US 7282105 B1
Miniature planar IR waveguides of thickness 30–50 μm, consisting of 12-mm long, 2-mm wide strips of Ge supported on ZnS substrates and tapered quasi-tapered waveguides, tapered from a thickness of 1 mm at the ends to a minimum of 1–100 μm at the center, are disclosed. The surface sensitivity is increased as a function of incidence or bevel angle. The tapered waveguide improves the efficiency of the optical coupling both into the waveguide from an FTIR spectrometer, and out of the waveguide onto a small-area IR detector. The tapering makes it possible to dispense with using an IR microscope couple light through the waveguide, enabling efficient coupling with a detector directly coupled to an immersion lens. This optical arrangement makes such thin supported waveguides more useful as sensors, because they can be made quite long (e.g. 50 mm) and mounted horizontally. Furthermore, even with a 20-μm×1-mm cross section, sufficient throughput is obtained to give signal/noise ratios in excess of 1000 over most of the 1000–5000 cm-1 range, with just 2 min of scanning at 8 cm-1 resolution.
1. A method of fabricating a quasi-planar waveguide, comprising the steps of:
a- cementing a first surface of a polished IR transparent member to a substrate,
b- grinding a second surface of said IR-transparent member to form an arcuate surface having apexes at opposing ends and a nadir in between,
c- polishing said second surface to a predetermined thickness.
2. The method of
3. The method of
4. The method of
5. The method of
6. The method of
7. The method of
8. The method of
a. grinding said arcuate surface to proximate said nadir,
b. minimizing light scattering by polishing said first surface to about a 0.1 μm finish,
c. coupling directly to an IR detector,
d. passing light from a light source, through said waveguide, to said IR detector,
wherein said ratio between said apex and said nadir increases IR signal throughput.
9. A method of fabricating a quasi-planar waveguide, comprising the steps of:
a- coating a first surface of an IR-transparent member with a cladding, said cladding being from about 1 to about 5 microns in thickness and having a lower refractive index that of said IR-transparent member,
b- cementing said first surface of a polished IR transparent member to a substrate,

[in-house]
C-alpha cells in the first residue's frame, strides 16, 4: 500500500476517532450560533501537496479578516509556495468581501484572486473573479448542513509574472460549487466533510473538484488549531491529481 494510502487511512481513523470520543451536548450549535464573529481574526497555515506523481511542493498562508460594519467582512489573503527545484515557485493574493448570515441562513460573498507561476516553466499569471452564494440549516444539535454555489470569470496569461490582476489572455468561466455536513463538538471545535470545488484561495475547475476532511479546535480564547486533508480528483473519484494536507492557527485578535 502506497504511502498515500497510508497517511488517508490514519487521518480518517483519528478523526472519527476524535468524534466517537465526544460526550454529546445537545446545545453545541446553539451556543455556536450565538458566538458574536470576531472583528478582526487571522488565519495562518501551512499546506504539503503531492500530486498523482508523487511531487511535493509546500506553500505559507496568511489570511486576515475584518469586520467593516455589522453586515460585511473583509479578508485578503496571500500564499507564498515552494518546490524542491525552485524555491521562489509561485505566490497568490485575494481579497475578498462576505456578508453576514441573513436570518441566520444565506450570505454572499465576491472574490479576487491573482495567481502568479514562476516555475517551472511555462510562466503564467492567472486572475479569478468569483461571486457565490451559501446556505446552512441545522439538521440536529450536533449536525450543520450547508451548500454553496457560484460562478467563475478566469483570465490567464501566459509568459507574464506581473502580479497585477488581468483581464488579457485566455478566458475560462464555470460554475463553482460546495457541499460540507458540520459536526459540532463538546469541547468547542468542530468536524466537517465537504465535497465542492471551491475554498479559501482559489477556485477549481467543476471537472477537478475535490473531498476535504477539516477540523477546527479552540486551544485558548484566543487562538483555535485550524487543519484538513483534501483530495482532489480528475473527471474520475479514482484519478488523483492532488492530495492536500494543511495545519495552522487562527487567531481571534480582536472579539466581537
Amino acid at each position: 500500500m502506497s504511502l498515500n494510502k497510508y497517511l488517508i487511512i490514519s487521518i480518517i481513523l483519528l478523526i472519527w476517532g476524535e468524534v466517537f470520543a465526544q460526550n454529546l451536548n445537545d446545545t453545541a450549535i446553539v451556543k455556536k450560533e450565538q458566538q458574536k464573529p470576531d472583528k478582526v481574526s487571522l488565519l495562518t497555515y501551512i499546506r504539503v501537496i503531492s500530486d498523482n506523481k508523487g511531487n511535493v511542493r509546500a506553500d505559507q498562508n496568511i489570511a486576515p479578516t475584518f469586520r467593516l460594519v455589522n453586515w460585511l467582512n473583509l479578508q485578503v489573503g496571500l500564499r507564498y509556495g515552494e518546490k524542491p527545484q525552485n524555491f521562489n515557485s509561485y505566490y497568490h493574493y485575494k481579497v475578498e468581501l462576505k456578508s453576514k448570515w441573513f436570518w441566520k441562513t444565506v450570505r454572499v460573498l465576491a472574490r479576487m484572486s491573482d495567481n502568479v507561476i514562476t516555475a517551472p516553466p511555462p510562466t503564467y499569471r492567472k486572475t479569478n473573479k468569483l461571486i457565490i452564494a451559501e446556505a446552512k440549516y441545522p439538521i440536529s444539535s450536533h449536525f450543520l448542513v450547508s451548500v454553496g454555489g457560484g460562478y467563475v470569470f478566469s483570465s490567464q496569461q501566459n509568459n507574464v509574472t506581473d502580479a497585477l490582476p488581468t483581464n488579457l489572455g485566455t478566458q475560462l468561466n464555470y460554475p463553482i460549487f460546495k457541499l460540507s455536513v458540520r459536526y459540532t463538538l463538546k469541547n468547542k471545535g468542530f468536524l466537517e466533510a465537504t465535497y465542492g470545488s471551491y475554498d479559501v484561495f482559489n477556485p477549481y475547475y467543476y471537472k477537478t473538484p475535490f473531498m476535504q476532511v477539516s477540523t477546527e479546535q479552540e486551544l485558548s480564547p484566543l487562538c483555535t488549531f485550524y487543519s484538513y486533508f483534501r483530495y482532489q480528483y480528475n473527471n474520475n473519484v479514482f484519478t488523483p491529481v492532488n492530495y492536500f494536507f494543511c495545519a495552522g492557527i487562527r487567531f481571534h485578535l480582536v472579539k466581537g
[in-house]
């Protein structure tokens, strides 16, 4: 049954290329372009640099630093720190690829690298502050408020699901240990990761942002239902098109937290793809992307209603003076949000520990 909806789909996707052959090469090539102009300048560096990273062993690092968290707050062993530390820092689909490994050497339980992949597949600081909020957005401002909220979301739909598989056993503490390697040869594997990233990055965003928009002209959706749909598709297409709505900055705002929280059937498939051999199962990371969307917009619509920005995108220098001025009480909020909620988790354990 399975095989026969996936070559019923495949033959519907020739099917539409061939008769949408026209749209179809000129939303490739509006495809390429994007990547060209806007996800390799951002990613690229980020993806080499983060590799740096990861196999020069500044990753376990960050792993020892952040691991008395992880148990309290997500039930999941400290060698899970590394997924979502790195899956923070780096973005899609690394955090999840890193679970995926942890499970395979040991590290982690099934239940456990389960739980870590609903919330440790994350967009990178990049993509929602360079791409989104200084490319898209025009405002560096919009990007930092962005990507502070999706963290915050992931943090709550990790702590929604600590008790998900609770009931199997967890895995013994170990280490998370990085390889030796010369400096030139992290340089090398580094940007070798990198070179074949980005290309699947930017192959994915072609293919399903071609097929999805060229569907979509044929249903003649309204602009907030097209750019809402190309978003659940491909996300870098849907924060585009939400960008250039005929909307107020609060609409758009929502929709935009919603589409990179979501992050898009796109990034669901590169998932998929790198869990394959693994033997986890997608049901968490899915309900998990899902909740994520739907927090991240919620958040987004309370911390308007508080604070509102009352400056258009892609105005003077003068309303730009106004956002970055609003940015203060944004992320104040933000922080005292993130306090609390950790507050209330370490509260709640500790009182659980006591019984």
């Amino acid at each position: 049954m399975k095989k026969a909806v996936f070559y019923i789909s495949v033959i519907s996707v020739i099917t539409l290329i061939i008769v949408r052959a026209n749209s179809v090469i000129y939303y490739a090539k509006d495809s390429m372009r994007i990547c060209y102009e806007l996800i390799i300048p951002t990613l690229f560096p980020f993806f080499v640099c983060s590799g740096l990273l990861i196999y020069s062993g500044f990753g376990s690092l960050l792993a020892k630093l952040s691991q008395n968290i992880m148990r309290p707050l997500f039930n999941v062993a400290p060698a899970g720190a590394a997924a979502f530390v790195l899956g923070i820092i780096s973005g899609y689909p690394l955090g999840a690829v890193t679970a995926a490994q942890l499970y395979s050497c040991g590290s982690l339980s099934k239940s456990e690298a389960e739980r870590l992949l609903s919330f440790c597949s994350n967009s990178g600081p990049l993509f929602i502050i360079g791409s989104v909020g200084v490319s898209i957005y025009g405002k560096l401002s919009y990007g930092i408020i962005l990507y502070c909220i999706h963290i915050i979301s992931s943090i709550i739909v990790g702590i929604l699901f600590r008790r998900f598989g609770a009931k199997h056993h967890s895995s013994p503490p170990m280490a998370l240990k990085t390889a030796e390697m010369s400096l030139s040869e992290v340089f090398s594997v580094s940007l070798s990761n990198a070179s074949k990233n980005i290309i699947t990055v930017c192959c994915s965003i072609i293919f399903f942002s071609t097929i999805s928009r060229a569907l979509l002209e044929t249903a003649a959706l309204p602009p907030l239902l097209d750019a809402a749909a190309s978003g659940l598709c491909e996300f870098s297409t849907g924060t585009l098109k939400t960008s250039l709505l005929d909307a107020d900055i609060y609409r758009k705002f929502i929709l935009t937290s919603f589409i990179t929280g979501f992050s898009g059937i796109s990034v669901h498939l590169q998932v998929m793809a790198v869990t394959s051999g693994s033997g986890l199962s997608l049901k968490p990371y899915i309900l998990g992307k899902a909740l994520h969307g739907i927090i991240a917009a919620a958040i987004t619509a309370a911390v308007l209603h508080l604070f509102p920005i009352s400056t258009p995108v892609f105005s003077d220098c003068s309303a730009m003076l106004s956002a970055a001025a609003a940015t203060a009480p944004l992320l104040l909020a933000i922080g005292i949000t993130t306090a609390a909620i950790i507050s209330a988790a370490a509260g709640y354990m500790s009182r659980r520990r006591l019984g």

c- grinding a second surface to a predetermined thickness to form an arcuate surface having apexes at opposing ends and a nadir in between
e- polishing said second surface of said IR-transparent member to have a ratio of nadir to apex at said opposing ends of up to about 0.25 to 1, to about 0.02 to 1,
f- coupling said waveguide to an IR detector;
g- passing light from a light source, through said waveguide, to said IR detector.
10. The method of
11. The method of
12. The method of
This application is a continuation-in-part of Ser. No. 09/426,055, now U.S. Pat. No. 6,496,636, filed Oct. 25, 1999 and issued on Dec. 17, 2002 which is a continuation-in-part of Ser. No. 08/874,711, now U.S. Pat. No. 5,980,831, filed Jun. 13, 1997 and issued Jun. 13, 1997. The present application further claims the benefits under 35 U.S.C. 119(e) of copending provisional patent application Ser. No. 60/106,132, filed Oct. 29, 1998. This application incorporates by reference, as though recited in full, the disclosure of parent U.S. Pat. Nos. 6,496,636 and 5,980,831 and copending provisional patent application Ser. No. 60/106,132.
This work was supported by NSF grants MCB-9722887 and MCB-9406681 to Mark S. Braiman.
The development of mid-infrared (IR) waveguides has been driven by their use as remote or small-sample-size chemical sensors for surface sensitive spectroscopy. Such waveguides can be thought of as miniaturized multiple reflection elements (MREs) wherein the incident light undergoes total internal reflection at the interface between media of different refractive indices. At each internal reflection within the waveguide, a portion of the optical field, the evanescent wave, extends beyond the high-index waveguide into the adjacent low-index medium, to a depth (dp) dependent on the angle of
In the IR region, high-refractive-index materials as Ge, Si, and KRS-5 (Tl2BrI), cut and polished as prisms having trapezoidal or parallelogram cross-sections and dimensions on the order of 50×20×2 mm, are in common use for EWS measurements. These macroscopic waveguides typically have throughputs matched to commercial FTIR spectrometers, i.e. in the vicinity of 1–10 mm2-stearadian. Commercially available IR fiber optics (multimode cylindrical waveguides made of, e.g., chalcogenide glass), have more recently been used as EWS sensors. These optical fibers typically have much lower throughputs than the prism MREs, complicating somewhat their use with commercial IR spectrometers. Nevertheless, when properly coupled to a small-area (low-noise) IR detector, fiber optics display the advantage that miniaturization enables smaller amounts (μL) of sample to be detected. This advantage arises from the fact that, while the surface sensing area is smaller, the light experiences a larger number of reflection per unit length of waveguide, yielding a concomitant increase in evanescent path length. It would be desirable to see how far this advantage could be extended, i.e. how thin an EWS waveguide or fiber could be made. However, it becomes impractical to make a free-standing IR fiber less than ˜50 μm in diameter.